U.S. wage law may sink some stores

Publish Date: July 22, 2014

Topics: minimum wage, tenants


As localities around the U.S. raise minimum wages, many retailers are likely to raise prices to offset the resulting higher labor costs. In some cases retailers will curtail hiring, reduce employee hours or lay off workers. But many independent merchants are loath to take such steps at a time when they are struggling to regain their footing from the economic downturn and to fend off competition from chains and Internet vendors. Some are not even able to raise prices to cope with higher labor costs, because they sell goods with prices fixed by suppliers. 

On top of a hike in California’s state minimum wage, and another in the works, some San Diego officials are supporting a ballot measure that would increase the city’s minimum wage to $11.50 per hour by 2017, and require employers to provide earned sick leave.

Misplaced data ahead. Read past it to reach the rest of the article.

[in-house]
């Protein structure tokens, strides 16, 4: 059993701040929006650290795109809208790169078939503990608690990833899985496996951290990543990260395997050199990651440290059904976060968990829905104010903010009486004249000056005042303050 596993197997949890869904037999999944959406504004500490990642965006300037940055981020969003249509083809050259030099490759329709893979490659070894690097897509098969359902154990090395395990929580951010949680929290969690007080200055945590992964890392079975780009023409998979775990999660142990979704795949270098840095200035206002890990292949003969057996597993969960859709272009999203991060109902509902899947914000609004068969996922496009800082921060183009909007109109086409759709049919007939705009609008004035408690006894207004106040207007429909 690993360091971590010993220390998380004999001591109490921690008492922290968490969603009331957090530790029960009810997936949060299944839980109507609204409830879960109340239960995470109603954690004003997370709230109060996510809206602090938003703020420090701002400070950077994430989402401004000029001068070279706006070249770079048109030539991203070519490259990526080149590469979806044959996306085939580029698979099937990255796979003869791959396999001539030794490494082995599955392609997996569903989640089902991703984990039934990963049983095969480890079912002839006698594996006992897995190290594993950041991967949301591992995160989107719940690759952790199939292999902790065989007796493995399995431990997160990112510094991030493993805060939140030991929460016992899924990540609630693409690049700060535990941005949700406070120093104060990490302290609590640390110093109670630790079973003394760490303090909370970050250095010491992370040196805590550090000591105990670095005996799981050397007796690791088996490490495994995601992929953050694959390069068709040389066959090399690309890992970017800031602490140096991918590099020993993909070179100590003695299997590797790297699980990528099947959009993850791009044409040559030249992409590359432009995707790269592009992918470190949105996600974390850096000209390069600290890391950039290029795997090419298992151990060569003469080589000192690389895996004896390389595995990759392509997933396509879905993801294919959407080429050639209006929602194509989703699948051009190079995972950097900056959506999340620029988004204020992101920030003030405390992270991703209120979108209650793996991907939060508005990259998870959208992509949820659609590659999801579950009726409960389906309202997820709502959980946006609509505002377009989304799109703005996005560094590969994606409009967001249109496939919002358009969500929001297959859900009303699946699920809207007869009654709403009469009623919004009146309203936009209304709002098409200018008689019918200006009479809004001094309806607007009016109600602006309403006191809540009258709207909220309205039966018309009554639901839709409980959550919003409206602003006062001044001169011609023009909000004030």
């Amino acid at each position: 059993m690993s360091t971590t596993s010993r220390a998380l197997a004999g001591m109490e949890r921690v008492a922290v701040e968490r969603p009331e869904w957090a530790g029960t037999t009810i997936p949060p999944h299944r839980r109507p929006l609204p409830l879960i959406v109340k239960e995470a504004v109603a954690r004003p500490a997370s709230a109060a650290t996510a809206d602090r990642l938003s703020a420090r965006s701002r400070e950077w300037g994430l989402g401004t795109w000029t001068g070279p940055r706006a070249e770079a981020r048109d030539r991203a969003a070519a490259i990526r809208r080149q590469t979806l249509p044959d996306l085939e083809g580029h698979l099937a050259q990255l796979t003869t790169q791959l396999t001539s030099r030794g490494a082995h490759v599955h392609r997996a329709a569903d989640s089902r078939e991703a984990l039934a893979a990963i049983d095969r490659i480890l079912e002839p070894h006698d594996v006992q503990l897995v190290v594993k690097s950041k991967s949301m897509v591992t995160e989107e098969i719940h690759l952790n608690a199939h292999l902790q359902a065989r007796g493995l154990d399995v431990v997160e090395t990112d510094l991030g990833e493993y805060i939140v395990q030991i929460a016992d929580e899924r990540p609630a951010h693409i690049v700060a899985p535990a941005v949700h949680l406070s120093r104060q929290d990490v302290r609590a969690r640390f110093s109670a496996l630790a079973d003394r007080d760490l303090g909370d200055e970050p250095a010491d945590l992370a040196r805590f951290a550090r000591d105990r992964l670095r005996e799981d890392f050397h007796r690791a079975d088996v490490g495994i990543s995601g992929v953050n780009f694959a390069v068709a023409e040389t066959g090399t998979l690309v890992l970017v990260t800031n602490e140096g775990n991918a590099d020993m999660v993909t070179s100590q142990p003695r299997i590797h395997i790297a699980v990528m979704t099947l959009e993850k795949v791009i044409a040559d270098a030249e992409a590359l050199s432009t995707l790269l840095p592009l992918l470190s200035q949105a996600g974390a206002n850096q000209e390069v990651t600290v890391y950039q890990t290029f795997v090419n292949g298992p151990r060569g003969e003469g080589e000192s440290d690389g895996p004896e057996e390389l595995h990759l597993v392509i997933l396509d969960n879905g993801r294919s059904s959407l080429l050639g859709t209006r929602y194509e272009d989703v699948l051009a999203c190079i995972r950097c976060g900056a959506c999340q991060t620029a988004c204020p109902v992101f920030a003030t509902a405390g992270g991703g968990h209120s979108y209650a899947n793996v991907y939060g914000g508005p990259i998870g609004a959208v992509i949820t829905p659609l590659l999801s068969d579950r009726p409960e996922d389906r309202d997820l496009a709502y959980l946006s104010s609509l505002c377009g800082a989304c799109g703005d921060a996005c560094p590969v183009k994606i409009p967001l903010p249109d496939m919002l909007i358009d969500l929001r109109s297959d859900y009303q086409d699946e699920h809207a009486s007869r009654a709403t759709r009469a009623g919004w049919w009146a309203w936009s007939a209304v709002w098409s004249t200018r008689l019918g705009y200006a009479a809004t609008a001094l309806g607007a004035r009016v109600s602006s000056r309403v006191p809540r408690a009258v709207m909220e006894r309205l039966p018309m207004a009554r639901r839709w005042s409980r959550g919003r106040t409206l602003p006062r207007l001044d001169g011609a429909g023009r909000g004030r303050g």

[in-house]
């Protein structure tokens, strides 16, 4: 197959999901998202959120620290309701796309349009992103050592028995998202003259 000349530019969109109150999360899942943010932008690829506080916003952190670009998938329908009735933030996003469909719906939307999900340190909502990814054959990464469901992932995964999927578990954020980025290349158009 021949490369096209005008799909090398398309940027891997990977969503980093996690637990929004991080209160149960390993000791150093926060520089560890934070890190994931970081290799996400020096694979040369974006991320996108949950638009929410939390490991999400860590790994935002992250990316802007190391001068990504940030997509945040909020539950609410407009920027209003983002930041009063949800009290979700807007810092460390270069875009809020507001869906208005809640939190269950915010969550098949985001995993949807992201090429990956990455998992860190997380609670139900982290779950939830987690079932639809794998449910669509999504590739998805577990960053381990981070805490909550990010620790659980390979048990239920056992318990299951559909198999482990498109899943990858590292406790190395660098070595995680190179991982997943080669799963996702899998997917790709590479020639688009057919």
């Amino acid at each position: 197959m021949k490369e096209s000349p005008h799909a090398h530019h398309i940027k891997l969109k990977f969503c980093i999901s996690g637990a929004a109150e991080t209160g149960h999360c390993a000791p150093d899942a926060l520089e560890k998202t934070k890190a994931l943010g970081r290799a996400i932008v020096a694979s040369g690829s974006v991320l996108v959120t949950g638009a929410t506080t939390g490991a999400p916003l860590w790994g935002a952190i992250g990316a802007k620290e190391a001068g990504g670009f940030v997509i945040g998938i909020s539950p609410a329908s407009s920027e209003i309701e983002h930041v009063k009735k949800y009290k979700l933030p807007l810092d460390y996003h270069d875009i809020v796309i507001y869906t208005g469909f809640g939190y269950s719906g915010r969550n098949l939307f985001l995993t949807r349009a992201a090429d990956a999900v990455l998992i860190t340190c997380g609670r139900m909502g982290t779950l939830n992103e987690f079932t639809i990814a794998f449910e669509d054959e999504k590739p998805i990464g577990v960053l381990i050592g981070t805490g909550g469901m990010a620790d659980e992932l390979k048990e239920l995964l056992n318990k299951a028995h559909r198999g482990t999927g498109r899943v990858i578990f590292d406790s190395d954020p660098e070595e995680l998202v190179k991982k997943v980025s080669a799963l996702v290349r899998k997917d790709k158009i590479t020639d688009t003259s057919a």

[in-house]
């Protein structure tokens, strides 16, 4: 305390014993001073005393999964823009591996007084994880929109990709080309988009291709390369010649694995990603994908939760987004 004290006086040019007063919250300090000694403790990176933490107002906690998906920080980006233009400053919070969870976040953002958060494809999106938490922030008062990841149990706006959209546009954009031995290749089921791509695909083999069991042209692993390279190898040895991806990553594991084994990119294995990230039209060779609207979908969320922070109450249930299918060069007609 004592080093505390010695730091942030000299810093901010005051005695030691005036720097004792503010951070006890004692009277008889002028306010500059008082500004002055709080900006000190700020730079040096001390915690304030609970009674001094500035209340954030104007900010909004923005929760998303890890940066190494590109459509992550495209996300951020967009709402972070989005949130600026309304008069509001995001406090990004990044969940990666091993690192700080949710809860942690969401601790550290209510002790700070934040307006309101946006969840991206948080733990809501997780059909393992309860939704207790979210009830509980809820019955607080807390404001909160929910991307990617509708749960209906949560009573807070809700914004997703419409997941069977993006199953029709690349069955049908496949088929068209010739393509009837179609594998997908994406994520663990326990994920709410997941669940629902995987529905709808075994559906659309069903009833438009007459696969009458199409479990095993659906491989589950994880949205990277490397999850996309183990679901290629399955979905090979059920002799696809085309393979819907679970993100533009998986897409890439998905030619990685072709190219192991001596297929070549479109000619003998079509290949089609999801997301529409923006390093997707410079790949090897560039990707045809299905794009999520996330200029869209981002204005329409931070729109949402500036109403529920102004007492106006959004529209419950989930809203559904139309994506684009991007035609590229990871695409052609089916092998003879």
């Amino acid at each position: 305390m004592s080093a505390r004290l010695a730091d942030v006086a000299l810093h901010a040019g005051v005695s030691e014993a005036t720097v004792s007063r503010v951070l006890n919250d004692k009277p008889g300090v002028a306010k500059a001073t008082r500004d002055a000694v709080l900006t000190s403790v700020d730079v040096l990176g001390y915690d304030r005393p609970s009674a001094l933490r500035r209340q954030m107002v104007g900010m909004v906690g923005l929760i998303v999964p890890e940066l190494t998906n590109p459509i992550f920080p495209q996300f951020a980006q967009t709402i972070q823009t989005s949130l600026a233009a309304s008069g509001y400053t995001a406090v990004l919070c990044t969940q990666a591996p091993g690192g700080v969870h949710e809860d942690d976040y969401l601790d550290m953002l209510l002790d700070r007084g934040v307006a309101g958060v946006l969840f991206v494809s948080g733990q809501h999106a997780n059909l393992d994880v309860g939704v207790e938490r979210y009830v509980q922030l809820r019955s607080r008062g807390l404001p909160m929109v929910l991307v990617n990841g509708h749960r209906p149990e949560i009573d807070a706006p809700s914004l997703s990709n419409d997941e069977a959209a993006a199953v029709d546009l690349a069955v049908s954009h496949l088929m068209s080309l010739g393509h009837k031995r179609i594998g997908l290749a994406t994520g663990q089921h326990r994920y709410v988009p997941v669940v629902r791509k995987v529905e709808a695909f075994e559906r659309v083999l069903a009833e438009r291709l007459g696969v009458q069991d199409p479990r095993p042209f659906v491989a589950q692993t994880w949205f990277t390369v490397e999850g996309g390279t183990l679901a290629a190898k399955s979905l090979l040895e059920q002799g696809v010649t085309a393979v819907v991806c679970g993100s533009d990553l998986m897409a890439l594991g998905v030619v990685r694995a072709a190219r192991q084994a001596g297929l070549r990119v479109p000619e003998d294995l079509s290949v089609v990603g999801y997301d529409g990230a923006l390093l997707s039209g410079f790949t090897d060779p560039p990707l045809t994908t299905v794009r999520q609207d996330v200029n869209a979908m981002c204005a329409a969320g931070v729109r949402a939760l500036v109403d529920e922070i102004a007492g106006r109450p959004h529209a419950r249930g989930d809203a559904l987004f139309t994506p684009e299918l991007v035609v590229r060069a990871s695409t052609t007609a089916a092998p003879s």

San Diego’s Seabreeze Nautical Books & Charts is among the businesses unable to offset increased labor costs — publishers set the price of books, and the governments of the U.S. and Canada set the prices of the nautical charts the store sells. Seabreeze owner Ann Kinner, a boating enthusiast, says she may ultimately have to make do with less help in order to get by. Competition from Internet vendors offering charts at a discounted price has hardly helped matters. Until 2008 the store had four or five part-time employees at any given time, mainly college students willing to work for minimum wage in exchange for the chance to learn about the maritime world. To ease overhead Kinner now employs only one part-time worker, and she fears she may have to reduce hours even there to compensate for labor costs. This would force her to spend more time manning the store and less time on such activities as marketing. Legislators “seem to think that small businesses have an endless supply of money,” said Kinner. “I cannot magically increase my sales because they want to increase the minimum wage.” 

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